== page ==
Pets can be like family. Here's a way women fleeing abuse don't have to leave them behind

Every year, the Safe For Pets Too program helps 15 to 20 women fleeing domestic violence save their pets.  (Raechel Huizinga/CBC - image credit)
Every year, the Safe For Pets Too program helps 15 to 20 women fleeing domestic violence save their pets. (Raechel Huizinga/CBC - image credit)
Raechel Huizinga/CBC
Raechel Huizinga/CBC

The animals usually come to them in good shape.

That's the point, according to Krista Foreman, a veterinarian and owner of SouthPaw animal hospital in Fredericton.

Women fleeing domestic violence usually love and care for their animals, which is why the Safe For Pets Too program exists — to find a temporary home until a woman can find a safe, animal-friendly place to live.

Safe For Pets Too works with shelters and police agencies to take in animals that women don't want to leave behind when escaping an abusive situation. In just over decade of fostering dogs, cats, horses, reptiles and even a goat, Foreman estimates the program has had a 95 per cent success rate in reconnecting owners with their pets.

Volunteers foster pets for up to 30 days while women using the program search for appropriate housing. If needed, that foster period can be extended to 60 days.

"I'm glad it's available to help people," said Foreman, who helped start the program in 2011.

Foreman graduated from Atlantic Vet College in 1999, and has been operating her animal hospital in Fredericton since 2004. She helps find volunteers to foster animals and co-ordinates with veterinarians willing to donate their time to examine rescued pets.

There are some volunteers who've been fostering since the program started, Foreman said.

Safety is top of mind

For safety reasons, volunteers don't post pictures of the foster pets on social media, and the animals they take in aren't from the same area they live in — not even the survivor knows where their pet is until they're reunited, though they receive regular updates about the animal's wellbeing.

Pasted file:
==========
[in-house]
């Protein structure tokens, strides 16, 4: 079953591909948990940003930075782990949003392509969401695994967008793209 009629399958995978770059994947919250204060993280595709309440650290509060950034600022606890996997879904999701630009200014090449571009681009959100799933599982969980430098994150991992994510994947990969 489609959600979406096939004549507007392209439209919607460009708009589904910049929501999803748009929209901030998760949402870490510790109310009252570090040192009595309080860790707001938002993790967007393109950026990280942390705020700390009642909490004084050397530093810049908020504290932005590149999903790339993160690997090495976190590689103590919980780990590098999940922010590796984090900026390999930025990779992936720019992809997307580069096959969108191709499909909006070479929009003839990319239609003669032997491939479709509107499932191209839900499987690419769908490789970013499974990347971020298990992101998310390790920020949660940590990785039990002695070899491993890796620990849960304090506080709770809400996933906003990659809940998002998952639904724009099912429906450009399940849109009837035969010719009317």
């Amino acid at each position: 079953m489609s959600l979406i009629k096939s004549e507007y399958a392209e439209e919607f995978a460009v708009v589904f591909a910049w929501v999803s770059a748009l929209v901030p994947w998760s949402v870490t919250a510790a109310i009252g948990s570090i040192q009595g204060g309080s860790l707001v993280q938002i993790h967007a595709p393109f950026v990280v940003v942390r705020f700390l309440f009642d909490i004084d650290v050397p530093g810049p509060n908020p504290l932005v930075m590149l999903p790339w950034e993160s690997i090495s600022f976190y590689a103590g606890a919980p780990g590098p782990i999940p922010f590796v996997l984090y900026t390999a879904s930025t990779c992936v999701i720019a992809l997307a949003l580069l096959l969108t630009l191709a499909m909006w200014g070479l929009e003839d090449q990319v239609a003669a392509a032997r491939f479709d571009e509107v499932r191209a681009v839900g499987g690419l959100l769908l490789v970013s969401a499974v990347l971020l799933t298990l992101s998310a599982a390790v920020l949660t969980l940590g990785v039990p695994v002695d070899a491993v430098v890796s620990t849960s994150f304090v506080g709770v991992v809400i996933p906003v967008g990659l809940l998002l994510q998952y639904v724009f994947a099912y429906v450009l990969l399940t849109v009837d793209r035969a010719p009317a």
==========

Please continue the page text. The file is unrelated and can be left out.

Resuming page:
The program usually helps about 15 to 20 women every year, according to Tammy Ward, a retired RCMP officer who's also chair of the program's committee.

Supplied by Tammy Ward
Supplied by Tammy Ward

She said when the program first started, people started using it right away. One of the first women who used Safe For Pets Too had an autistic son whose companion was a dog.

"She basically said, 'this is my family member, I can't just leave it behind.'"

Ward said a lot of women feel the same way; fearing what may happen to their pet, or that they'll never be able to get the pet back once they're gone.

Women's shelters also don't take in animals, another barrier for people trying to leave abusive situations, Ward said. Money can also be a problem; sometimes women leaving abusive situations aren't working, and don't have a source of income to care for their pet.

"They're leaving with nothing but what they're wearing in a lot of instances, so it's hard for them to start over."

How it works

For safety reasons, the program isn't as simple as going to a survivor's house and picking up the pet.

Women who want to use the program need to fill out an application through a shelter, the RCMP or local police, or an outreach worker, who then connects with Safe for Pets Too. This is because the program's mandate is not for ownership disputes, Ward said, but to help people fleeing domestic abuse who say their animal could be hurt or killed if they leave.

Once the applications come through to Safe For Pets Too, Ward said the program co-ordinates with the New Brunswick SPCA and law enforcement, which is responsible for actually picking up the animals.

Women then look for safe, pet-friendly housing while foster caretakers look after their animals. Once they have housing secured, they're reunited with their pet.

It's not an easy process. But, Ward said, these women "are strong, they're resilient, and they do it."